New Home Policy Inspections: What to Expect and How to Prepare

new home policy inspections

Should you inspect your home, what do new home policy inspections entail, and what is the inspection checklist? If you have questions – we can help you with the answers!

Let’s break down new home policy inspections, their importance, how and why they’re done, and how to prepare for one.  

What Is a Home Insurance Inspection?

First, what is a home insurance inspection? During a home insurance inspection, a certified inspector will come to your home and assess the risk potential for liability and future claims. 

What’s more, the inspection will provide specifics about the home to create an evaluation. The evaluation can be incredibly useful in determining whether the home coverage is adequate and whether it needs to be altered or even canceled.

Do New Homes Need an Inspection?

The short answer is – yes, your new home absolutely needs an inspection. When you buy an old house that’s considered a fixer-upper and is showing obvious signs of wear and tear, hiring a home inspector is an obvious choice.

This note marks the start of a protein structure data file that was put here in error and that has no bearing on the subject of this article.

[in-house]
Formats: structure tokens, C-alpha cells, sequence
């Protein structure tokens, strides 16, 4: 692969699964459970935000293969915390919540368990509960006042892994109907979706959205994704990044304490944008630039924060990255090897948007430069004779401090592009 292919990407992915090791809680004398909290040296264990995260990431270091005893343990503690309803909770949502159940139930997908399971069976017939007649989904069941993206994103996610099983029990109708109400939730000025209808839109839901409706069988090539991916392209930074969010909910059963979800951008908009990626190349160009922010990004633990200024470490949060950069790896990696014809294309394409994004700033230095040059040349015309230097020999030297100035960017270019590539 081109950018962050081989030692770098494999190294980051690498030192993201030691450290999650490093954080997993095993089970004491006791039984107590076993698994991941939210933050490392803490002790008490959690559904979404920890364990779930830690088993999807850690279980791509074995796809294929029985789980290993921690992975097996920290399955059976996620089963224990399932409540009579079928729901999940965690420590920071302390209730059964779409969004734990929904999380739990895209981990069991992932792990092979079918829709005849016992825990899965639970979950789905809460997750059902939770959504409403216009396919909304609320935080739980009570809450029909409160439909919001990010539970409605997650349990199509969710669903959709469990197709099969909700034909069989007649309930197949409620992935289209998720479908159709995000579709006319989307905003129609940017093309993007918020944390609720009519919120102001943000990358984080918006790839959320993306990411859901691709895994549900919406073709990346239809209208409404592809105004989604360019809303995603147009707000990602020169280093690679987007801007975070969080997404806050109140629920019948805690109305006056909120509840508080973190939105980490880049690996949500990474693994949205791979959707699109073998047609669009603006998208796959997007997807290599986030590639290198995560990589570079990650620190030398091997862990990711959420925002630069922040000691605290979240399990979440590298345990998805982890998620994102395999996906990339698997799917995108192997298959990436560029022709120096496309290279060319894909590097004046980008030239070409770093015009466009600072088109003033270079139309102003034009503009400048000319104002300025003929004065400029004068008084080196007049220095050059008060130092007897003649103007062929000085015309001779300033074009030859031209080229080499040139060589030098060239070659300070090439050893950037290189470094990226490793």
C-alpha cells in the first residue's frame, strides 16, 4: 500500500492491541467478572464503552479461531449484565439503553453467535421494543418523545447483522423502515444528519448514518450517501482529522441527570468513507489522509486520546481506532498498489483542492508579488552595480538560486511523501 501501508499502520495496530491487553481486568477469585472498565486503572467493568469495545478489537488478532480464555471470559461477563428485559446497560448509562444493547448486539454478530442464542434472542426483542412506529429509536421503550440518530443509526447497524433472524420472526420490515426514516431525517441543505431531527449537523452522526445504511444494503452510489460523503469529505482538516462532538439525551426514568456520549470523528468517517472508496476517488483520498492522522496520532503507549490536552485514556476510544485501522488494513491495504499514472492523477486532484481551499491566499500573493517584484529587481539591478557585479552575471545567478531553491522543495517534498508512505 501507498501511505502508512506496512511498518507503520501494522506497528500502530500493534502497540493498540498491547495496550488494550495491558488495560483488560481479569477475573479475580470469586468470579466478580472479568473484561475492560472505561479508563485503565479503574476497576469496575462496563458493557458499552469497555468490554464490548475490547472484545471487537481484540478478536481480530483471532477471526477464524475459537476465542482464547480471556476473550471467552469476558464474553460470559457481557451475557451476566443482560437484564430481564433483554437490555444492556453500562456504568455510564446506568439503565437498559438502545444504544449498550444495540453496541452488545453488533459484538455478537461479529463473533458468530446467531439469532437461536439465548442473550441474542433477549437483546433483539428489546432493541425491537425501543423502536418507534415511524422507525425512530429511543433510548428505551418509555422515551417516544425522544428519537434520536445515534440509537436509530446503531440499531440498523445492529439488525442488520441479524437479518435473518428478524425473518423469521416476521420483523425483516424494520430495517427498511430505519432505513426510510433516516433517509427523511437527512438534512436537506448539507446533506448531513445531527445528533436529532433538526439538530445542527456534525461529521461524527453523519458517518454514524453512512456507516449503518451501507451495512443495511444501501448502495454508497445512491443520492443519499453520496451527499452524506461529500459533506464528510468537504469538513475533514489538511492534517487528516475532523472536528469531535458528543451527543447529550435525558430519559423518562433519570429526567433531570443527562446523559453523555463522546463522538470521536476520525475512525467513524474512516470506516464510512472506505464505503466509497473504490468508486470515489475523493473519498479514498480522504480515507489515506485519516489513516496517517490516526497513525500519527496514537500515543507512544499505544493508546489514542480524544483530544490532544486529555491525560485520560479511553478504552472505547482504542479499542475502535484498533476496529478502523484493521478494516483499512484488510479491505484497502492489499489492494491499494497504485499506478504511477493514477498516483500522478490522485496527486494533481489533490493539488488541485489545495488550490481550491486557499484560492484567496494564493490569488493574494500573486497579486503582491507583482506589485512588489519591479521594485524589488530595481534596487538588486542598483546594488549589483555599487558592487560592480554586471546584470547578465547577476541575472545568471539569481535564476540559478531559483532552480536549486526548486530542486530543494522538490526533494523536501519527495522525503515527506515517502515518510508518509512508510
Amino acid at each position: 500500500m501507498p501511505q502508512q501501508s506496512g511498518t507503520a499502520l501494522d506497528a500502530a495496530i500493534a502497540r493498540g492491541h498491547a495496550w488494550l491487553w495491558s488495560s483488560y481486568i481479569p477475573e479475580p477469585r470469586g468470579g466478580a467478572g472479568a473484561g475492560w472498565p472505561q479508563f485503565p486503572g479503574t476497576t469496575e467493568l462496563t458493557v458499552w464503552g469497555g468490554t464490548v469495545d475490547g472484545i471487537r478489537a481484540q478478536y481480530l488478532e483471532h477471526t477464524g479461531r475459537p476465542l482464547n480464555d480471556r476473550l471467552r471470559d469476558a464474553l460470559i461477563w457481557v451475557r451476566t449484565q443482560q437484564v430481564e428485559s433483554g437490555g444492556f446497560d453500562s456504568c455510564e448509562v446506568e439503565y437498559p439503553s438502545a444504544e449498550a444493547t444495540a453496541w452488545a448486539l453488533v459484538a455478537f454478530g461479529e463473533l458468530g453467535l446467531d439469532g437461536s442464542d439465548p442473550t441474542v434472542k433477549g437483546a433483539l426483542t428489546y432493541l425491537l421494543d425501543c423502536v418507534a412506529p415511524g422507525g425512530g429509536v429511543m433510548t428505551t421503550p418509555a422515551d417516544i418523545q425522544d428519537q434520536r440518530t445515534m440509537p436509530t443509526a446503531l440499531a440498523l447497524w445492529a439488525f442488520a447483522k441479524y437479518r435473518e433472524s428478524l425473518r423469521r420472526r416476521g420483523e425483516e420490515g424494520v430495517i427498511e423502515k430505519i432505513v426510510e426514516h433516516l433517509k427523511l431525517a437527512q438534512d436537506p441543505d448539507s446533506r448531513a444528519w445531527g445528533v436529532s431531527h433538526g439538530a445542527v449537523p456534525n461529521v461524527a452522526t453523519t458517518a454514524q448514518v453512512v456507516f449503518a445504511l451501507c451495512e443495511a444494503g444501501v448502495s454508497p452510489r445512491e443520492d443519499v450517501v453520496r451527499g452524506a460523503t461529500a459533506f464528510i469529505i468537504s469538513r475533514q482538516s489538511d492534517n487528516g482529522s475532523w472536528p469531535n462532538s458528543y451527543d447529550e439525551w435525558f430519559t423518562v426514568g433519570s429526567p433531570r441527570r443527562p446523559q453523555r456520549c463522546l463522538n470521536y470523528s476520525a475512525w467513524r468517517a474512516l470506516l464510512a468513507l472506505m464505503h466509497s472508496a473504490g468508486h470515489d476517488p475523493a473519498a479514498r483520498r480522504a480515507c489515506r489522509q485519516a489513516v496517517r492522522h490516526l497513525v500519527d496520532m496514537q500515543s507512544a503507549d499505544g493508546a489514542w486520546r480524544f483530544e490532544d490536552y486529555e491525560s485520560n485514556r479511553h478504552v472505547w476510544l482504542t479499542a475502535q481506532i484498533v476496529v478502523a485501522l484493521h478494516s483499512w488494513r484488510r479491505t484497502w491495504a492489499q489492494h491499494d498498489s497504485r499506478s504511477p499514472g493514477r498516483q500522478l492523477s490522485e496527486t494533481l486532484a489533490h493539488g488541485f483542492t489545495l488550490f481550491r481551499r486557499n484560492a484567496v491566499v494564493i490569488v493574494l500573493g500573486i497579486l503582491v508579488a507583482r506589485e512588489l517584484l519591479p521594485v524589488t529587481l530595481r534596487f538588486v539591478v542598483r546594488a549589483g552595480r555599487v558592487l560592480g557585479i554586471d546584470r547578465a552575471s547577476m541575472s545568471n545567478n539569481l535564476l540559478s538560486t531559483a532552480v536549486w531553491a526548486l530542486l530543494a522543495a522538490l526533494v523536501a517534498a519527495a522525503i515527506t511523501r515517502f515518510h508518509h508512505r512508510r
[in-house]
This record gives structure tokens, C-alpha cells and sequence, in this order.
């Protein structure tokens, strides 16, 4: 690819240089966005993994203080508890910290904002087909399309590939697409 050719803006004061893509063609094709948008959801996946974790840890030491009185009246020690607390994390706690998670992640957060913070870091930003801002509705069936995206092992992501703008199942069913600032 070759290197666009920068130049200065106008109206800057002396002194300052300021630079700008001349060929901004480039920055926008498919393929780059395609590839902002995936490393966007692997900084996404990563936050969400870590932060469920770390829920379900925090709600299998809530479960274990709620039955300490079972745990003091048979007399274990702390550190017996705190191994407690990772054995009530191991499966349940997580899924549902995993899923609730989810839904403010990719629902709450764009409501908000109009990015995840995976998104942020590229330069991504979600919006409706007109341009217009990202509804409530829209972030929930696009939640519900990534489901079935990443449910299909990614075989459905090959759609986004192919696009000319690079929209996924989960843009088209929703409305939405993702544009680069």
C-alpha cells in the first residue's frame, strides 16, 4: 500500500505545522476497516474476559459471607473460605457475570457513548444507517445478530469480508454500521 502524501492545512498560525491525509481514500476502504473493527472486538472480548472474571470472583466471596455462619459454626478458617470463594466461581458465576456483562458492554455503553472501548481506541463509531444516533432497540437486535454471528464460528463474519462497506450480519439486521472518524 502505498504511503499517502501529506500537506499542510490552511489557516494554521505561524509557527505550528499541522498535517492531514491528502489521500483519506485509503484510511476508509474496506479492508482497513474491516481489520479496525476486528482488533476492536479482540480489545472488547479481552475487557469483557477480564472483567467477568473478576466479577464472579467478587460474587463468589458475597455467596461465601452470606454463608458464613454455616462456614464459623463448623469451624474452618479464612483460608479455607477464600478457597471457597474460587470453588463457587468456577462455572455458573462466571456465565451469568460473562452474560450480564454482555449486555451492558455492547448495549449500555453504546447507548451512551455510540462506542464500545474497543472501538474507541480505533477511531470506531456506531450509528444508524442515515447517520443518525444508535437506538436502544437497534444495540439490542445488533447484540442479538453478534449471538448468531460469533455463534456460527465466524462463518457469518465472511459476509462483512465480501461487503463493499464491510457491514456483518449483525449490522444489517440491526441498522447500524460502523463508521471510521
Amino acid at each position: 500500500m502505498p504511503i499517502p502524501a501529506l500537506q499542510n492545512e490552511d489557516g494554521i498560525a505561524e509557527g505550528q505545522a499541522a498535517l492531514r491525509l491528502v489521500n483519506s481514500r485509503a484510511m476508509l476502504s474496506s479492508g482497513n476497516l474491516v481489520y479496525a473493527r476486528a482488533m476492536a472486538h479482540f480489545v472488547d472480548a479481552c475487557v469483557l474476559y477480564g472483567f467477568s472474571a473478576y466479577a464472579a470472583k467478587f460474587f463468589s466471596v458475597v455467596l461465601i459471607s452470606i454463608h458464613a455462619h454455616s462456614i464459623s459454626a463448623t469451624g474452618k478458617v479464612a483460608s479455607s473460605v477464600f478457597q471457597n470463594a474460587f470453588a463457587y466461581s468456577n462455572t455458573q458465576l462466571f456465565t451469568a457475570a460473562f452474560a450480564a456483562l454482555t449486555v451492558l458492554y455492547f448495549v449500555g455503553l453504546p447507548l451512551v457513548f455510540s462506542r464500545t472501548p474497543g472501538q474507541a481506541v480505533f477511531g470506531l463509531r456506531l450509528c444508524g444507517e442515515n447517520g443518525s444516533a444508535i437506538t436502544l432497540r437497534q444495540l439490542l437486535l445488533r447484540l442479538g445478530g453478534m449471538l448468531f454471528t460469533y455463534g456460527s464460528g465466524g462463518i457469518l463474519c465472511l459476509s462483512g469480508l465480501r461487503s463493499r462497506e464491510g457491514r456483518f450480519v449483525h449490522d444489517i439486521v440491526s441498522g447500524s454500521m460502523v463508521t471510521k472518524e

But what you might not know is that new homes can have problems, too. No matter how great they might seem at first glance, buying a new home means that you’re essentially the first person who’s testing everything out. 

Even though county building inspectors should ensure the construction of a new home is up to par, that doesn’t always happen. As county inspectors work for the municipality, their job is to ensure the construction lives up to a minimum building code. Unless you are a general contractor yourself, you likely won’t be able to tell how well it was made.

Why Are New Home Policy Inspections Important?

New home policy inspections can catch mistakes before they turn into problems. These often overlooked issues can include:

  • Structural issues
  • Plumbing leaks
  • Faulty wiring
  • Incorrectly installed HVAC
  • Plumbing leaks
  • Poorly installed roofing
  • Improper grading
  • Evidence of mold

If you catch these mistakes early on, you can address them quickly and avoid having them become costly headaches in just a few years.